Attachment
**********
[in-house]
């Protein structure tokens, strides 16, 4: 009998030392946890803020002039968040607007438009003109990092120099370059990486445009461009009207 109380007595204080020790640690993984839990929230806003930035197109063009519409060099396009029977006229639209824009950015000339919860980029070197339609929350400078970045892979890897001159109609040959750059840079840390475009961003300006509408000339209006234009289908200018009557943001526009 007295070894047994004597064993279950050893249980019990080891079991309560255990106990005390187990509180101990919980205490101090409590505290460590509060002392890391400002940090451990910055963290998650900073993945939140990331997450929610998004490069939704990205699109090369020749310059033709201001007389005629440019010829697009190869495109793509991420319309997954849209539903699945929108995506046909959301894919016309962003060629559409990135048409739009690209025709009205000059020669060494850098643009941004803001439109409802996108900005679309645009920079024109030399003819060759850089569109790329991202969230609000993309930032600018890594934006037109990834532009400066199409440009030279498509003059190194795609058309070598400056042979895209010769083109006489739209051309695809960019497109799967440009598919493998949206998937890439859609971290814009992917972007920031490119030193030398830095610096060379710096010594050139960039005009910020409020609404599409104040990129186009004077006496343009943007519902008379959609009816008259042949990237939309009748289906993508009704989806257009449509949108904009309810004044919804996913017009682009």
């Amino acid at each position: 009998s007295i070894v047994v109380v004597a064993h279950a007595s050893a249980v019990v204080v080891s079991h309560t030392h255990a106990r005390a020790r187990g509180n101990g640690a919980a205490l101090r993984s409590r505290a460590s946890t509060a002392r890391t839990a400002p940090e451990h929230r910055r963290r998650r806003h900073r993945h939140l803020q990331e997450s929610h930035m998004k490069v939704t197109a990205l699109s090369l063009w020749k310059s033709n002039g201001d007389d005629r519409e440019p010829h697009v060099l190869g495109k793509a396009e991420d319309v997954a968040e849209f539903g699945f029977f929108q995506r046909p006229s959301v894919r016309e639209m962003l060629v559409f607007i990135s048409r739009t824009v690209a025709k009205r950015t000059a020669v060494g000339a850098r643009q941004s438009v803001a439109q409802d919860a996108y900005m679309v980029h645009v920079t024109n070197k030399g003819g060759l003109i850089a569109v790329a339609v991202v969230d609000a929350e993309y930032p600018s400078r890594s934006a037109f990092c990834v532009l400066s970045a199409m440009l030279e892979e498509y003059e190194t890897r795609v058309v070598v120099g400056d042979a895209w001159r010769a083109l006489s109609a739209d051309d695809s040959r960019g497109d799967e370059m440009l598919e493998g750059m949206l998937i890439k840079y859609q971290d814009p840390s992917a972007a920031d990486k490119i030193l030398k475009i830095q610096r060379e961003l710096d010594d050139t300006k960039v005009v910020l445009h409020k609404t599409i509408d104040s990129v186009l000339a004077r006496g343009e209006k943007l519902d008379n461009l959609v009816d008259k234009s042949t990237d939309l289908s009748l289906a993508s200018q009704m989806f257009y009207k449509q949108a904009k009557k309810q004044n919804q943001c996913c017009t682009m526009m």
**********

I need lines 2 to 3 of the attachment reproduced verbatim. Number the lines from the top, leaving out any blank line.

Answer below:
């Protein structure tokens, strides 16, 4: 009998030392946890803020002039968040607007438009003109990092120099370059990486445009461009009207 109380007595204080020790640690993984839990929230806003930035197109063009519409060099396009029977006229639209824009950015000339919860980029070197339609929350400078970045892979890897001159109609040959750059840079840390475009961003300006509408000339209006234009289908200018009557943001526009 007295070894047994004597064993279950050893249980019990080891079991309560255990106990005390187990509180101990919980205490101090409590505290460590509060002392890391400002940090451990910055963290998650900073993945939140990331997450929610998004490069939704990205699109090369020749310059033709201001007389005629440019010829697009190869495109793509991420319309997954849209539903699945929108995506046909959301894919016309962003060629559409990135048409739009690209025709009205000059020669060494850098643009941004803001439109409802996108900005679309645009920079024109030399003819060759850089569109790329991202969230609000993309930032600018890594934006037109990834532009400066199409440009030279498509003059190194795609058309070598400056042979895209010769083109006489739209051309695809960019497109799967440009598919493998949206998937890439859609971290814009992917972007920031490119030193030398830095610096060379710096010594050139960039005009910020409020609404599409104040990129186009004077006496343009943007519902008379959609009816008259042949990237939309009748289906993508009704989806257009449509949108904009309810004044919804996913017009682009």
């Amino acid at each position: 009998s007295i070894v047994v109380v004597a064993h279950a007595s050893a249980v019990v204080v080891s079991h309560t030392h255990a106990r005390a020790r187990g509180n101990g640690a919980a205490l101090r993984s409590r505290a460590s946890t509060a002392r890391t839990a400002p940090e451990h929230r910055r963290r998650r806003h900073r993945h939140l803020q990331e997450s929610h930035m998004k490069v939704t197109a990205l699109s090369l063009w020749k310059s033709n002039g201001d007389d005629r519409e440019p010829h697009v060099l190869g495109k793509a396009e991420d319309v997954a968040e849209f539903g699945f029977f929108q995506r046909p006229s959301v894919r016309e639209m962003l060629v559409f607007i990135s048409r739009t824009v690209a025709k009205r950015t000059a020669v060494g000339a850098r643009q941004s438009v803001a439109q409802d919860a996108y900005m679309v980029h645009v920079t024109n070197k030399g003819g060759l003109i850089a569109v790329a339609v991202v969230d609000a929350e993309y930032p600018s400078r890594s934006a037109f990092c990834v532009l400066s970045a199409m440009l030279e892979e498509y003059e190194t890897r795609v058309v070598v120099g400056d042979a895209w001159r010769a083109l006489s109609a739209d051309d695809s040959r960019g497109d799967e370059m440009l598919e493998g750059m949206l998937i890439k840079y859609q971290d814009p840390s992917a972007a920031d990486k490119i030193l030398k475009i830095q610096r060379e961003l710096d010594d050139t300006k960039v005009v910020l445009h409020k609404t599409i509408d104040s990129v186009l000339a004077r006496g343009e209006k943007l519902d008379n461009l959609v009816d008259k234009s042949t990237d939309l289908s009748l289906a993508s200018q009704m989806f257009y009207k449509q949108a904009k009557k309810q004044n919804q943001c996913c017009t682009m526009m």